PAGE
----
If you do not do this and try to run any build from Android Studio, it will freeze forever without giving you any errors or reasons.

Building Themis for Android

By following Themis installation guide, you should get working Themis installation.

However, if Themis progresses far enough from time this tutorial is being written, you might want to use it in state, in which this tutorial was written with:

git clone 
cd themis
git reset --hard b6e8e4d479d2fa6118423059021d864f1ef763e2

Adding Themis to chat app

The Android client for mobile websocket example (MWE) is easily opened and built by recent Android Studio.

First, we've added a reference to Themis Android library to the client. There is one slight 'hack', which is MWE's AndroidManifest.xml: the MWE client declares minimal suported SDK version as 14 (Android 4.0), but Themis prefers 16 (Android 4.1), so we need to update the MWE client to comply. Why bother trying to add security for old buggy and breachy Android releases in the first place?

So, build.gradle:

minSdkVersion 14 -> minSdkVersion 16

And AndroidManifest.xml:

android:minSdkVersion="14" -> android:minSdkVersion="16"

The plan:

  1. Add Themis infrastructure into the app, generate keys on startup
  2. Patch all client-server functions to talk through Secure Session
  3. Extend the example to save message history between app cycle securely with Secure Cell

And to the fun part -

Importing Themis functions:

import com.cossacklabs.themis.ISessionCallbacks;
import com.cossacklabs.themis.InvalidArgumentException;
import com.cossacklabs.themis.KeyGenerationException;
import com.cossacklabs.themis.KeypairGenerator;
import com.cossacklabs.themis.Keypair;
import com.cossacklabs.themis.NullArgumentException;
import com.cossacklabs.themis.PublicKey;
import com.cossacklabs.themis.SecureCellData;
import com.cossacklabs.themis.SecureCellException;
import com.cossacklabs.themis.SecureSession;
import com.cossacklabs.themis.SecureSessionException;
import com.cossacklabs.themis.SecureCell;

Adding some new private members to the activity:

// This will be our keypair to communicate with the server
private Keypair keypair;

// Secure session for our WebSocket
private SecureSession secureSession;

// DeviceID: we will use it as a key to protect message history (example only, do not use in production)
private final String deviceId = Build.MANUFACTURER + Build.MODEL;

Each time application starts, we'll generate new keypair:

protected void onCreate(Bundle savedInstanceState) {
    keypair = KeypairGenerator.generateKeypair();

Establish Secure Session with server

To create Secure Session, when connecting through WebSocket, we do the following:

private void connectWebSocket() {
                secureSession = new SecureSession(
                    new ISessionCallbacks() {
                        public PublicKey getPublicKeyForId(SecureSession secureSession, byte[] bytes) {
                            // Assuming we speak to one server only, just returning his "known" private key
                            return new PublicKey(new byte[]{0x55, 0x45, 0x43, 0x32, 0x00, 0x00, 0x00, 0x2d, 0x75, 0x58, 0x33, (byte)0xd4, 0x02, 0x12, (byte)0xdf, 0x1f, (byte)0xe9, (byte)0xea, 0x48, 0x11, (byte)0xe1, (byte)0xf9, 0x71, (byte)0x8e, 0x24, 0x11, (byte)0xcb, (byte)0xfd, (byte)0xc0, (byte)0xa3, 0x6e, (byte)0xd6, (byte)0xac, (byte)0x88, (byte)0xb6, 0x44, (byte)0xc2, (byte)0x9a, 0x24, (byte)0x84, (byte)0xee, 0x50, 0x4c, 0x3e, (byte)0xa0});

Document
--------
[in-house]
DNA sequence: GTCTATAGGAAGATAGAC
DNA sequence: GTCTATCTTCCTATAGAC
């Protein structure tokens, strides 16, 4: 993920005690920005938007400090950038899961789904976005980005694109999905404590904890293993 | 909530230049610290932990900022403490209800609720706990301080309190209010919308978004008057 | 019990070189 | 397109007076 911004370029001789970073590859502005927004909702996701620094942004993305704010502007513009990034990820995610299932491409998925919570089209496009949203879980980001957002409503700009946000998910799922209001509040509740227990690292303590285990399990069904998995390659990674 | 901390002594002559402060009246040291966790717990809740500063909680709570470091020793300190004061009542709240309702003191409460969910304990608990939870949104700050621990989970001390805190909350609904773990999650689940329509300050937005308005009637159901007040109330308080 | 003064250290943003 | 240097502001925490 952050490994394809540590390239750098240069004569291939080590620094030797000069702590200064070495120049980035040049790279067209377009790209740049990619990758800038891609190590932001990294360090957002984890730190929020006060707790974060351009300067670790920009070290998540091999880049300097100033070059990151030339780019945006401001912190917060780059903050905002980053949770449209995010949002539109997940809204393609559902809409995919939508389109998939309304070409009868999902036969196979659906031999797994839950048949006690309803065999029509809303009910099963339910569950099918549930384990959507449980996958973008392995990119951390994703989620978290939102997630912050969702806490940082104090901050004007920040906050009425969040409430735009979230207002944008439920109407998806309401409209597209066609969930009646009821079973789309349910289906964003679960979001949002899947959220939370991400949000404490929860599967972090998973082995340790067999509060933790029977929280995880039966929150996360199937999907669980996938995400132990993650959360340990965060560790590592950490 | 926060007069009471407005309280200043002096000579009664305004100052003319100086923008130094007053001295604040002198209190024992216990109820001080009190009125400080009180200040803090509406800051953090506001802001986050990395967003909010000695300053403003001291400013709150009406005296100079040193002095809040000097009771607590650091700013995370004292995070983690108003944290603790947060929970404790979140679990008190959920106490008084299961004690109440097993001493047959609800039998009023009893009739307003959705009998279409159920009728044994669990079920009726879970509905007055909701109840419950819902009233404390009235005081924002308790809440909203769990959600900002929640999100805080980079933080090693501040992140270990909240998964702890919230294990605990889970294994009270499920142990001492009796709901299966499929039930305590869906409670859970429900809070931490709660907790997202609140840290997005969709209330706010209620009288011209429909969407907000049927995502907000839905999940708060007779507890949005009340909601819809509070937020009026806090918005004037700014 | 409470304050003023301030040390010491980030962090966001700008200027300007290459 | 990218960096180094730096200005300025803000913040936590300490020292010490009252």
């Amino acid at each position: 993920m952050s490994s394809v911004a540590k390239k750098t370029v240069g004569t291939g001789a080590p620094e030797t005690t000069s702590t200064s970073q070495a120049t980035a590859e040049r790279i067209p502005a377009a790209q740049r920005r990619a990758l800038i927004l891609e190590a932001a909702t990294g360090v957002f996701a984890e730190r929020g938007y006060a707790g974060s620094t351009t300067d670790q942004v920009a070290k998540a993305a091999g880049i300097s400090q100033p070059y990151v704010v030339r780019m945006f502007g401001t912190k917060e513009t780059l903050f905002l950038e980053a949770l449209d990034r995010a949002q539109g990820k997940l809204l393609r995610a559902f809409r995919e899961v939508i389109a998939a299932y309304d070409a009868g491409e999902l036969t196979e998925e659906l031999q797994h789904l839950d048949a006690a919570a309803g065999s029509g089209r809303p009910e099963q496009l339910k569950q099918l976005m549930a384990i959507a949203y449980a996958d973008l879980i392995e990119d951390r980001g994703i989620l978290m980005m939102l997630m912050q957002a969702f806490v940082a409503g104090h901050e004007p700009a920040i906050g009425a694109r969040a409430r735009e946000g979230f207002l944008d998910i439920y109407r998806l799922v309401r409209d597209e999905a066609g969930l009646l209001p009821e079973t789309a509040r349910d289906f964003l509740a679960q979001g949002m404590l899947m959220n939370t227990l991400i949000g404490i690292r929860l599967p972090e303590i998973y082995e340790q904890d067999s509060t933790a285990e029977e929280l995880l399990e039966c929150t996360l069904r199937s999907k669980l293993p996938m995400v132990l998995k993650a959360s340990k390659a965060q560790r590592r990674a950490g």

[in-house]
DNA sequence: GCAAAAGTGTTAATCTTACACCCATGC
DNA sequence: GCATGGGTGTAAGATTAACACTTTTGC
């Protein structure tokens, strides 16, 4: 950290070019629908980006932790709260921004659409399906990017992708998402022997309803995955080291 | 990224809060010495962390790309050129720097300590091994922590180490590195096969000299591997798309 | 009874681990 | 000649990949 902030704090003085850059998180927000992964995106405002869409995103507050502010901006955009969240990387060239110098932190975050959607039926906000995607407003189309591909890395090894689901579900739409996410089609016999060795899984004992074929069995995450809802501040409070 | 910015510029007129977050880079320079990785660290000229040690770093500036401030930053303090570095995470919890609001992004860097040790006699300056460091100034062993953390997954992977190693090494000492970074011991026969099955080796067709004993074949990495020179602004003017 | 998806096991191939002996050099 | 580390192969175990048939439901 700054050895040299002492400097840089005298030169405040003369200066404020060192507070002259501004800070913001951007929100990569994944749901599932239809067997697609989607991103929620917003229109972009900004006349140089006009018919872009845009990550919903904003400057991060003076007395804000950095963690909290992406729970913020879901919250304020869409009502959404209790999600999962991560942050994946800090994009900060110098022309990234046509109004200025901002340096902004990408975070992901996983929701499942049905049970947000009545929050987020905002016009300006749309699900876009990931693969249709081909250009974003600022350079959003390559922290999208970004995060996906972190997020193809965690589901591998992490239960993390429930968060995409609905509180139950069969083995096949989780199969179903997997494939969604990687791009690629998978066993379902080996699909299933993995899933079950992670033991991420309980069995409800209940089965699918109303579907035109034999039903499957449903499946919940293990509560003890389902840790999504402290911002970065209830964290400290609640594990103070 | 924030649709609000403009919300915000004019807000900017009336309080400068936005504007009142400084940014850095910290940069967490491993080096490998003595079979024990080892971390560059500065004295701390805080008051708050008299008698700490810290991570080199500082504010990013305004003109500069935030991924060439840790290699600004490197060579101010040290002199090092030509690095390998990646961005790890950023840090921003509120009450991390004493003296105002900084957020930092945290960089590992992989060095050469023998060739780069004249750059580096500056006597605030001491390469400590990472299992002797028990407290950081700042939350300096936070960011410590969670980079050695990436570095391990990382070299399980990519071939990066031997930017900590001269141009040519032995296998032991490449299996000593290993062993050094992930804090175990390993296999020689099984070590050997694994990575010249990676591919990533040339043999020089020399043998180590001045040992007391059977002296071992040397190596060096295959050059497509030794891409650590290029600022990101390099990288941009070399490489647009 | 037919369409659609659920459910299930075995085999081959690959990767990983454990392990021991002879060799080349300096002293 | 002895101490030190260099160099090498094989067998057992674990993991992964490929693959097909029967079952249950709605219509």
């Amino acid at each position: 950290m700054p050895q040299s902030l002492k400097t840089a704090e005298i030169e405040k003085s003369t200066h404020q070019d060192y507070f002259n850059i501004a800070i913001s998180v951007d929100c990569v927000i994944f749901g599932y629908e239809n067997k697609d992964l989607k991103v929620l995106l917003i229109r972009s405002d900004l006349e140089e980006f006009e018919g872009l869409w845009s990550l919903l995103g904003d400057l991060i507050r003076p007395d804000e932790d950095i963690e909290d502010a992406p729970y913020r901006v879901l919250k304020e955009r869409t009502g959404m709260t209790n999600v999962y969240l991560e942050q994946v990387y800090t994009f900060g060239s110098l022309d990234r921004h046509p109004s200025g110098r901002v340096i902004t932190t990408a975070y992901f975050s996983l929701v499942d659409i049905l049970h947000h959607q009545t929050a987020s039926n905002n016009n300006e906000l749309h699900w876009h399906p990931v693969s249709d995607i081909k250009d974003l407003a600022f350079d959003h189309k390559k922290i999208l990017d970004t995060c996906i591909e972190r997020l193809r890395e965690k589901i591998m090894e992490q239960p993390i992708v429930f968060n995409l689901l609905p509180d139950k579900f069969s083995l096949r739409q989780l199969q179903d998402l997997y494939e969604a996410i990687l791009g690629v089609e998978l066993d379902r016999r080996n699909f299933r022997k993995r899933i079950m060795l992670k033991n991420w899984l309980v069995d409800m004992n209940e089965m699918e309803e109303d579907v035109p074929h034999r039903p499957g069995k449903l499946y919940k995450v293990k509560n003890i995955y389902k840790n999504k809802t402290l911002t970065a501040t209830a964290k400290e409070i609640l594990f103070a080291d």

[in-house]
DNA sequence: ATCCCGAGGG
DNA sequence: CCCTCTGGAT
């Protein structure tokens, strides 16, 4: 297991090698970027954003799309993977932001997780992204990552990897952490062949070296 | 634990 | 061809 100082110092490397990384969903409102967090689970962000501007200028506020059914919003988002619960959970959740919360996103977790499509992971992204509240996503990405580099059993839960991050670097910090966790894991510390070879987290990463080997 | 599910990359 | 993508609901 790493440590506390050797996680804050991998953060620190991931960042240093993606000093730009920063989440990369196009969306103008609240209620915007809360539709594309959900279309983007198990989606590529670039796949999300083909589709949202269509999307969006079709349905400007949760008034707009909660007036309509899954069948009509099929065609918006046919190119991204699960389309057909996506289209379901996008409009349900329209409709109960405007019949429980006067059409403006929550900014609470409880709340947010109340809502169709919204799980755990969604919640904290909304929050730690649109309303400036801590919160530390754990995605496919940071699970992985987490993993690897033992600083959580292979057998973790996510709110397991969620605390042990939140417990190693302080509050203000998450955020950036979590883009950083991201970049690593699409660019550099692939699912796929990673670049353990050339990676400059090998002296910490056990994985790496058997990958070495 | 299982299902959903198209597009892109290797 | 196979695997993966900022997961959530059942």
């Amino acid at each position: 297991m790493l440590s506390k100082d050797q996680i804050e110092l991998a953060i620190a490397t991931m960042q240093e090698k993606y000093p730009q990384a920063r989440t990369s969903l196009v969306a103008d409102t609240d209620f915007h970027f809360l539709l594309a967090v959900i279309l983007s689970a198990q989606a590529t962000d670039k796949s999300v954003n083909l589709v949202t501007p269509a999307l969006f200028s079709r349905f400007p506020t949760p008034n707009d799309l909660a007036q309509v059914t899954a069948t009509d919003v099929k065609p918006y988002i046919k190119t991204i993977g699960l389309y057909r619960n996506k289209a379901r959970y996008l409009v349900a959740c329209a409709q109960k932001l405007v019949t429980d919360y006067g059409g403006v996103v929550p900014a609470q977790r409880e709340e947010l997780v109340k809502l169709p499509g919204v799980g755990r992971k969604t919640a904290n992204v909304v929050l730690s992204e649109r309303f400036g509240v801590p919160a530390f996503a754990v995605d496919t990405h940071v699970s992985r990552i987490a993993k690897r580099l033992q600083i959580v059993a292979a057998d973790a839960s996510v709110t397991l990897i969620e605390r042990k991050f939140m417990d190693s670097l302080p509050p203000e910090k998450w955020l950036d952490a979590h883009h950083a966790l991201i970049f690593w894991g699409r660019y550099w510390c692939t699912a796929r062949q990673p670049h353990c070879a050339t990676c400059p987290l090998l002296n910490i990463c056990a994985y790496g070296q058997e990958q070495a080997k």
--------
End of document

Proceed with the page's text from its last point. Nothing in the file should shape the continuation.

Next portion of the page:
public void stateChanged(final SecureSession secureSession) {
                            // Let's track secure session establishment by adding state notifications to overall message history
                            runOnUiThread(new Runnable() {
                                public void run() {
                                    TextView textView = (TextView)findViewById(;
                                    textView.setText(textView.getText() + "\n" + secureSession.getState().name());

Sending the key to server

For the server to know our public key, we need to get introduced first, so we need send it to the server first (see scheme 1 in 'Adding Themis to the scheme'):

Instead of basic insecure "Hello"


public void onOpen(ServerHandshake serverHandshake) {
    mWebSocketClient.send("Hello from " + Build.MANUFACTURER + " " + Build.MODEL);

We will send our id + public key:

public void onOpen(ServerHandshake serverHandshake) {
    mWebSocketClient.send(deviceId + ":" + Base64.encodeToString(keypair.getPublicKey().toByteArray(), Base64.DEFAULT));
    mWebSocketClient.send(Base64.encodeToString(secureSession.generateConnectRequest(), Base64.DEFAULT));

Receiving protected messages via Secure Session

As for received messages, instead of regular handler, which just displays incoming messages:

public void onMessage(String s) {
    final String message = s;
     runOnUiThread(new Runnable() {
          public void run() {
          TextView textView = (TextView)findViewById(;
          textView.setText(textView.getText() + "\n" + message);

We'll do Secure Session state-based flow:

public void onMessage(String s) {

     byte[] wrappedData = Base64.decode(s, Base64.DEFAULT);

     SecureSession.UnwrapResult unwrapResult = secureSession.unwrap(wrappedData);

     switch (unwrapResult.getDataType()) {
            case PROTOCOL_DATA:
               // The session is not established yet. Send response to the server.